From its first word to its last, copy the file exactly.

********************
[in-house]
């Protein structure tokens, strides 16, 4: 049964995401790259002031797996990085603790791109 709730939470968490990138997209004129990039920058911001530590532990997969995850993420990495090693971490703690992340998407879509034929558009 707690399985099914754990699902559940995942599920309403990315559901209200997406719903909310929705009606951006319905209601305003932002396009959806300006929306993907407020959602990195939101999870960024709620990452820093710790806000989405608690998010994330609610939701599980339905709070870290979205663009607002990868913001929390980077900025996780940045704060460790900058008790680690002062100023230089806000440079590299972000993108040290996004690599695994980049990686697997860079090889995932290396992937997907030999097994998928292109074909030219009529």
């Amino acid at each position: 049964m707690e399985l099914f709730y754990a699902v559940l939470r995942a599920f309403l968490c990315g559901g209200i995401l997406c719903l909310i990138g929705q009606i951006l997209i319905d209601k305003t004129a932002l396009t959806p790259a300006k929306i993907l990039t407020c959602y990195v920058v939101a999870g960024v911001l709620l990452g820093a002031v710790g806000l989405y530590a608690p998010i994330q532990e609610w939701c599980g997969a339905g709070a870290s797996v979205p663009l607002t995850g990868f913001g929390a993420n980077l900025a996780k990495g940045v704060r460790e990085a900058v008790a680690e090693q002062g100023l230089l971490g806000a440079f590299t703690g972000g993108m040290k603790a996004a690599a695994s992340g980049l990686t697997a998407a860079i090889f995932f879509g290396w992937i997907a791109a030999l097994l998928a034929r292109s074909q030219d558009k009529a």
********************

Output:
[in-house]
């Protein structure tokens, strides 16, 4: 049964995401790259002031797996990085603790791109 709730939470968490990138997209004129990039920058911001530590532990997969995850993420990495090693971490703690992340998407879509034929558009 707690399985099914754990699902559940995942599920309403990315559901209200997406719903909310929705009606951006319905209601305003932002396009959806300006929306993907407020959602990195939101999870960024709620990452820093710790806000989405608690998010994330609610939701599980339905709070870290979205663009607002990868913001929390980077900025996780940045704060460790900058008790680690002062100023230089806000440079590299972000993108040290996004690599695994980049990686697997860079090889995932290396992937997907030999097994998928292109074909030219009529």
């Amino acid at each position: 049964m707690e399985l099914f709730y754990a699902v559940l939470r995942a599920f309403l968490c990315g559901g209200i995401l997406c719903l909310i990138g929705q009606i951006l997209i319905d209601k305003t004129a932002l396009t959806p790259a300006k929306i993907l990039t407020c959602y990195v920058v939101a999870g960024v911001l709620l990452g820093a002031v710790g806000l989405y530590a608690p998010i994330q532990e609610w939701c599980g997969a339905g709070a870290s797996v979205p663009l607002t995850g990868f913001g929390a993420n980077l900025a996780k990495g940045v704060r460790e990085a900058v008790a680690e090693q002062g100023l230089l971490g806000a440079f590299t703690g972000g993108m040290k603790a996004a690599a695994s992340g980049l990686t697997a998407a860079i090889f995932f879509g290396w992937i997907a791109a030999l097994l998928a034929r292109s074909q030219d558009k009529a």